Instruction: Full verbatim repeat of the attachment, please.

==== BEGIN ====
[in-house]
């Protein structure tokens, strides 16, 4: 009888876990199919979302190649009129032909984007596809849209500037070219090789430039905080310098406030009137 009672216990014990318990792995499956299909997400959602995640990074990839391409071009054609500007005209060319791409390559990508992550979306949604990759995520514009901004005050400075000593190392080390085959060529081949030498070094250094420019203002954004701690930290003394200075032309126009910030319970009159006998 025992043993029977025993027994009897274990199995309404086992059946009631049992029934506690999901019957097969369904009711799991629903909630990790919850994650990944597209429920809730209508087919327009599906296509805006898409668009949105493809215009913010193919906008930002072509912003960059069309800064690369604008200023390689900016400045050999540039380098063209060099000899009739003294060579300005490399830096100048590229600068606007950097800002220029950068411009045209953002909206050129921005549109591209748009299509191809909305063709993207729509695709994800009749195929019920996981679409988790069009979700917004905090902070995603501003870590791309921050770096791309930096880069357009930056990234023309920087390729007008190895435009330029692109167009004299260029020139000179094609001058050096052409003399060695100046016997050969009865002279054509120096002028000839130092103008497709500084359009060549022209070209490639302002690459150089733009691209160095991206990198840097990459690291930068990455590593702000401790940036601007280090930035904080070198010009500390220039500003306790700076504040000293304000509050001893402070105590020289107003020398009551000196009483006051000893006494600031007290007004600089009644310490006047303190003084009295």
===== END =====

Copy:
[in-house]
């Protein structure tokens, strides 16, 4: 009888876990199919979302190649009129032909984007596809849209500037070219090789430039905080310098406030009137 009672216990014990318990792995499956299909997400959602995640990074990839391409071009054609500007005209060319791409390559990508992550979306949604990759995520514009901004005050400075000593190392080390085959060529081949030498070094250094420019203002954004701690930290003394200075032309126009910030319970009159006998 025992043993029977025993027994009897274990199995309404086992059946009631049992029934506690999901019957097969369904009711799991629903909630990790919850994650990944597209429920809730209508087919327009599906296509805006898409668009949105493809215009913010193919906008930002072509912003960059069309800064690369604008200023390689900016400045050999540039380098063209060099000899009739003294060579300005490399830096100048590229600068606007950097800002220029950068411009045209953002909206050129921005549109591209748009299509191809909305063709993207729509695709994800009749195929019920996981679409988790069009979700917004905090902070995603501003870590791309921050770096791309930096880069357009930056990234023309920087390729007008190895435009330029692109167009004299260029020139000179094609001058050096052409003399060695100046016997050969009865002279054509120096002028000839130092103008497709500084359009060549022209070209490639302002690459150089733009691209160095991206990198840097990459690291930068990455590593702000401790940036601007280090930035904080070198010009500390220039500003306790700076504040000293304000509050001893402070105590020289107003020398009551000196009483006051000893006494600031007290007004600089009644310490006047303190003084009295």